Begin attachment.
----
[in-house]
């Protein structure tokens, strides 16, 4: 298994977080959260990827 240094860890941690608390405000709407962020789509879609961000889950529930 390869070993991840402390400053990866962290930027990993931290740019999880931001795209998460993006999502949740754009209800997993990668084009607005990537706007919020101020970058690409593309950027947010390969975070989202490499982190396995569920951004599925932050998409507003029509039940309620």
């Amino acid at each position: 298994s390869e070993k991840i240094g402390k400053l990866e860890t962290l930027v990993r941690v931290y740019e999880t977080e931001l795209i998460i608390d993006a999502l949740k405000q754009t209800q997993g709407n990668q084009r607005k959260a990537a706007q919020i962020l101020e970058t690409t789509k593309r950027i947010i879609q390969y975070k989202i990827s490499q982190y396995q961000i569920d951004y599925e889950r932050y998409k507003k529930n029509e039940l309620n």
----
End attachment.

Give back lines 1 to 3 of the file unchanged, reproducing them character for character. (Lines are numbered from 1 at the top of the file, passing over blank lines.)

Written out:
[in-house]
């Protein structure tokens, strides 16, 4: 298994977080959260990827 240094860890941690608390405000709407962020789509879609961000889950529930 390869070993991840402390400053990866962290930027990993931290740019999880931001795209998460993006999502949740754009209800997993990668084009607005990537706007919020101020970058690409593309950027947010390969975070989202490499982190396995569920951004599925932050998409507003029509039940309620």
């Amino acid at each position: 298994s390869e070993k991840i240094g402390k400053l990866e860890t962290l930027v990993r941690v931290y740019e999880t977080e931001l795209i998460i608390d993006a999502l949740k405000q754009t209800q997993g709407n990668q084009r607005k959260a990537a706007q919020i962020l101020e970058t690409t789509k593309r950027i947010i879609q390969y975070k989202i990827s490499q982190y396995q961000i569920d951004y599925e889950r932050y998409k507003k529930n029509e039940l309620n």